Statewide, there is a 5.1 percentage point differential between the graduation rates of women and men. Women graduated at higher rates in every Virginia city and county save 15, and in nearly every one of those the difference was minimal. By contrast, there was an 8.1 percentage point differential in the graduation rate between whites and blacks statewide — yet blacks showed a higher graduation rate than whites in 31 jurisdictions.

In some jurisdictions with higher black graduation rates, the differences were miniscule. In others, blacks represented a tiny minority in a predominantly white student body, comprising only 11 individuals, for instance, in Grayson County, where all 11 (100%) graduated compared to only 84.6% of their white classmates. Perhaps those can be dismissed as meaningless statistical anomalies.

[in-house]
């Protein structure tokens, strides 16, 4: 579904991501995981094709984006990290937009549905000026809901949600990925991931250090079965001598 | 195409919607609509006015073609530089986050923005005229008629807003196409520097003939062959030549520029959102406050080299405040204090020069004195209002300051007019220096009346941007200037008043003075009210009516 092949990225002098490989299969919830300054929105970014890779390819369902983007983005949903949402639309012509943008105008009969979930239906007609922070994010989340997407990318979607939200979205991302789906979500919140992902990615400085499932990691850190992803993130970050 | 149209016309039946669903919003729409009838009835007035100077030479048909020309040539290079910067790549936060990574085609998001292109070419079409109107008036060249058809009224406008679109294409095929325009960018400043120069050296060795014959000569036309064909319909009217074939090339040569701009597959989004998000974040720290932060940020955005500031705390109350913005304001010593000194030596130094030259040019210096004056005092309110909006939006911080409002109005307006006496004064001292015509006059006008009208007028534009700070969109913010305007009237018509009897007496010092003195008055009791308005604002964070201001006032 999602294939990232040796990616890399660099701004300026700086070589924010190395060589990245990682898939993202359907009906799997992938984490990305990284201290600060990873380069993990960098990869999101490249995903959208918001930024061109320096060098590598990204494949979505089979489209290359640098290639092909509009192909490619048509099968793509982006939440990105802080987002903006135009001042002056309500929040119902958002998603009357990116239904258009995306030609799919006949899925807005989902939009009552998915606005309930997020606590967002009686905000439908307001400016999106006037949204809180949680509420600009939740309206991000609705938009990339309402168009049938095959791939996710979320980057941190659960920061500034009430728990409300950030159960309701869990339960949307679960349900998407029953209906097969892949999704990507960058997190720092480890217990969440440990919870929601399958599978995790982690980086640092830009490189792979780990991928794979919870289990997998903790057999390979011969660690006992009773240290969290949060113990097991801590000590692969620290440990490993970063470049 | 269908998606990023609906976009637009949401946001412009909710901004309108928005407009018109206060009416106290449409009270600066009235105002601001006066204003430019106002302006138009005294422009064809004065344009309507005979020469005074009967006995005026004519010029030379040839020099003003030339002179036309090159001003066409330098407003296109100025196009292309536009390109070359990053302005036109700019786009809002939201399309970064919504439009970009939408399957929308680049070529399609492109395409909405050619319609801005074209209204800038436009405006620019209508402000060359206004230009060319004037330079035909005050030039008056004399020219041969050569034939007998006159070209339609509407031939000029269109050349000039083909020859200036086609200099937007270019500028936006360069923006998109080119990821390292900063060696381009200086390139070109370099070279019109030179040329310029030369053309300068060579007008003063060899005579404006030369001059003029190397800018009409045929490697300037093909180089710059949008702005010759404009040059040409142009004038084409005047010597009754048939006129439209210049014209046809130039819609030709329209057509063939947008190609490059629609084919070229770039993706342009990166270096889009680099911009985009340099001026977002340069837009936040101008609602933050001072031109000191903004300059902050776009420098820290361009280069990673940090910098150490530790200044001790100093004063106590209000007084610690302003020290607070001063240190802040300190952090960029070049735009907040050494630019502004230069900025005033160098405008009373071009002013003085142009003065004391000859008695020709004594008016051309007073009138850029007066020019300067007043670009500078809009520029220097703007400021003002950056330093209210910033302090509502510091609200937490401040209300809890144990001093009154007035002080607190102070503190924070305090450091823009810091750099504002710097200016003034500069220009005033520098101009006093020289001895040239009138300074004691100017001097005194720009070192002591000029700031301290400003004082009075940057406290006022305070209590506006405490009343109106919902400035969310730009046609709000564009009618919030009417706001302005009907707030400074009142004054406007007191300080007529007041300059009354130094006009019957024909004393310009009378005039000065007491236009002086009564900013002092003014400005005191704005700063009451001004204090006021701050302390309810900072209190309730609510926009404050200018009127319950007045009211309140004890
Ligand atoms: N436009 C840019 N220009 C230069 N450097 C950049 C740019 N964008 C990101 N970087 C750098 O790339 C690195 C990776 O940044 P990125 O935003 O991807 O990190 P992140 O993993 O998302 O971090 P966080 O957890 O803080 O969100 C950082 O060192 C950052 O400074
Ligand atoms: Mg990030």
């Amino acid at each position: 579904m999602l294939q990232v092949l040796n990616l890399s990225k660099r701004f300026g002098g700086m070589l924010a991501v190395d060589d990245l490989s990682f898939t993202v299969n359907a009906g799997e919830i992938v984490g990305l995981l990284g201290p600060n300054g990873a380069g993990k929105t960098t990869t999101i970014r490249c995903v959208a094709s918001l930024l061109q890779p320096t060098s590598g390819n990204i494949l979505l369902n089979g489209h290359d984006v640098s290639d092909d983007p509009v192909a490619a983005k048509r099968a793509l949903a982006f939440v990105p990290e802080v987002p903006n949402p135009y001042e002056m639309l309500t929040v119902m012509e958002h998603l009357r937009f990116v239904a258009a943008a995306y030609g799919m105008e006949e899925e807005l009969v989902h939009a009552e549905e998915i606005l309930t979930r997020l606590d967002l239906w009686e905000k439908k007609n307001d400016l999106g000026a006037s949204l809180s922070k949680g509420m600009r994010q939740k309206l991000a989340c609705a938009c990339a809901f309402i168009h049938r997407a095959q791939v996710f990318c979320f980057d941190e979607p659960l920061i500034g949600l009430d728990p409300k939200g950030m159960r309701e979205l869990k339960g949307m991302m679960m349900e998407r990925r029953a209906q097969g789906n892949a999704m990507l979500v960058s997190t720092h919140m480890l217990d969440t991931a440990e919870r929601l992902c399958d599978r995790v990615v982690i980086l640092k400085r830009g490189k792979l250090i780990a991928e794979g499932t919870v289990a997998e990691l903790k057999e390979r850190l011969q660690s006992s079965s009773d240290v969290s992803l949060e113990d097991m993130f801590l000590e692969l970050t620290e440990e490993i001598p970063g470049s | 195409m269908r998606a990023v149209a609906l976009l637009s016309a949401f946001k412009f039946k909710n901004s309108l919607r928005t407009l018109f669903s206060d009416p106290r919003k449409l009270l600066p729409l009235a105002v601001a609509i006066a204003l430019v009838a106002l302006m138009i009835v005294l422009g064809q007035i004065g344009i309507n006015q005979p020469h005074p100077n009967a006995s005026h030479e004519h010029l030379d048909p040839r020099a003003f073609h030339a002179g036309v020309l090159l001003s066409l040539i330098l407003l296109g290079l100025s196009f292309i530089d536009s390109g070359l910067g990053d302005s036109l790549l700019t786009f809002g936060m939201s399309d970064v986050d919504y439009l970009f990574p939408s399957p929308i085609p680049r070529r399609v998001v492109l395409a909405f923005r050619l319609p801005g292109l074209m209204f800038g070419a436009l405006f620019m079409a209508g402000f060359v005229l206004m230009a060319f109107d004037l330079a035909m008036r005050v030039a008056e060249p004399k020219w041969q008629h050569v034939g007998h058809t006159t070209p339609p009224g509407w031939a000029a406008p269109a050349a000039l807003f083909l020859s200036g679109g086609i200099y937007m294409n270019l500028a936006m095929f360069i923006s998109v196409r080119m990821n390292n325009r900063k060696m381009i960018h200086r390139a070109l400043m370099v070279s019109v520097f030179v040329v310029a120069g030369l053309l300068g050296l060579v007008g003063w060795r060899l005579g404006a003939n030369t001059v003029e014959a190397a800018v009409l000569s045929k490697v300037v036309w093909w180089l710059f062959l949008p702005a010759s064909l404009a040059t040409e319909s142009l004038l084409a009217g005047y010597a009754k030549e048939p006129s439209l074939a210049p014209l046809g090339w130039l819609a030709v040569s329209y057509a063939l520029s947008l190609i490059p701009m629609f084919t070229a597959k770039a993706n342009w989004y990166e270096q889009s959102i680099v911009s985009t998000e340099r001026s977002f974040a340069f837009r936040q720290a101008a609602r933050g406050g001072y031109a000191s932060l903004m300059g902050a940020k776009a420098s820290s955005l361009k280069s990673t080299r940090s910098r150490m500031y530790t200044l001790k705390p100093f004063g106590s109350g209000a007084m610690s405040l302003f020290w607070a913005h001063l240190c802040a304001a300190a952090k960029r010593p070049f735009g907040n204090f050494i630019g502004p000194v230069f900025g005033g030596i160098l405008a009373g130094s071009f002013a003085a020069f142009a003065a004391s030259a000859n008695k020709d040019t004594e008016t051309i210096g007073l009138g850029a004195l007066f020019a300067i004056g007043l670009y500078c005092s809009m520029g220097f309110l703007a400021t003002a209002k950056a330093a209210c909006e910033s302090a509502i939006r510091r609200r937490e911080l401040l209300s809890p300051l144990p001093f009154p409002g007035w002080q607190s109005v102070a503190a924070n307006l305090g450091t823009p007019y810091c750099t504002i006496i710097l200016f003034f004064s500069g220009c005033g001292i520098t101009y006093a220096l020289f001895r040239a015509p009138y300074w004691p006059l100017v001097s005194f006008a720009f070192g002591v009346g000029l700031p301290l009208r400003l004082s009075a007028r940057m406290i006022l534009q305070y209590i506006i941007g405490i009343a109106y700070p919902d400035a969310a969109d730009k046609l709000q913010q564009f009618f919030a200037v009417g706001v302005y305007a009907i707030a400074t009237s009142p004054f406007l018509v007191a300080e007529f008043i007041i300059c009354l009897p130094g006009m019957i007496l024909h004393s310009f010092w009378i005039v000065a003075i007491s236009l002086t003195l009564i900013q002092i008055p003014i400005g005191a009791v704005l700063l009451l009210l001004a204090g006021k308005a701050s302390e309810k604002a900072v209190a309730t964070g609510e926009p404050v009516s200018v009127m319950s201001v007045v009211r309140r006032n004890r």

But what do we make of Caroline County with black and white student bodies of roughly equal size, where the black-white graduation gap was 9.0 percentage points — in favor of blacks? Or Cumberland County where the graduation gap was 10.3 percentage points in favor of blacks? Or Nottoway County where the gap was 14 percentage points? Or Lunenburg County where the gap was 19.6 percentage points? All statistical flukes? I doubt it.

Across Virginia’s suburban and inner-city jurisdictions the pattern of higher white graduation rates prevail almost uniformly. The exceptions to the rule occur primarily in Virginia’s rural counties where, the stereotype holds, racial prejudice and discrimination are the strongest. These numbers would seem to demolish that widely held view. As a fallback position, one might argue that rural counties are equal in their poverty. How, then, does one explain a Nottoway or Lunenburg County? How does one explain such superior outcomes for blacks?